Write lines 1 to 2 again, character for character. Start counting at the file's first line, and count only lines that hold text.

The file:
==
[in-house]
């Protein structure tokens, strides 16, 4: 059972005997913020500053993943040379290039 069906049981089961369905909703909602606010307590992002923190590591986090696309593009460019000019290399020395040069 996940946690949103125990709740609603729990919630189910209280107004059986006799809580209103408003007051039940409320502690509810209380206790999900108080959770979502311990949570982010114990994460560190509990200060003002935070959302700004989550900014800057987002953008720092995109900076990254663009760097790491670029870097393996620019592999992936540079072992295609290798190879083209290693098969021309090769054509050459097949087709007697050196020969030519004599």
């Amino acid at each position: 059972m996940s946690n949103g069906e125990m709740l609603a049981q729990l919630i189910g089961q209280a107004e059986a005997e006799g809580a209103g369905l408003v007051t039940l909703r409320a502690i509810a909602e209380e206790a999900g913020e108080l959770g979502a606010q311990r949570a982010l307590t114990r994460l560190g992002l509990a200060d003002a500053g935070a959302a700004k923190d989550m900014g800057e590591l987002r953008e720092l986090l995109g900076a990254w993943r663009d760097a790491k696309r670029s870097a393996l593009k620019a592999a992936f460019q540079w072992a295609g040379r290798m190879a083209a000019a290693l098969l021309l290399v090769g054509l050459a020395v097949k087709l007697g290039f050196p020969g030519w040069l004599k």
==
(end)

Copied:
[in-house]
């Protein structure tokens, strides 16, 4: 059972005997913020500053993943040379290039 069906049981089961369905909703909602606010307590992002923190590591986090696309593009460019000019290399020395040069 996940946690949103125990709740609603729990919630189910209280107004059986006799809580209103408003007051039940409320502690509810209380206790999900108080959770979502311990949570982010114990994460560190509990200060003002935070959302700004989550900014800057987002953008720092995109900076990254663009760097790491670029870097393996620019592999992936540079072992295609290798190879083209290693098969021309090769054509050459097949087709007697050196020969030519004599």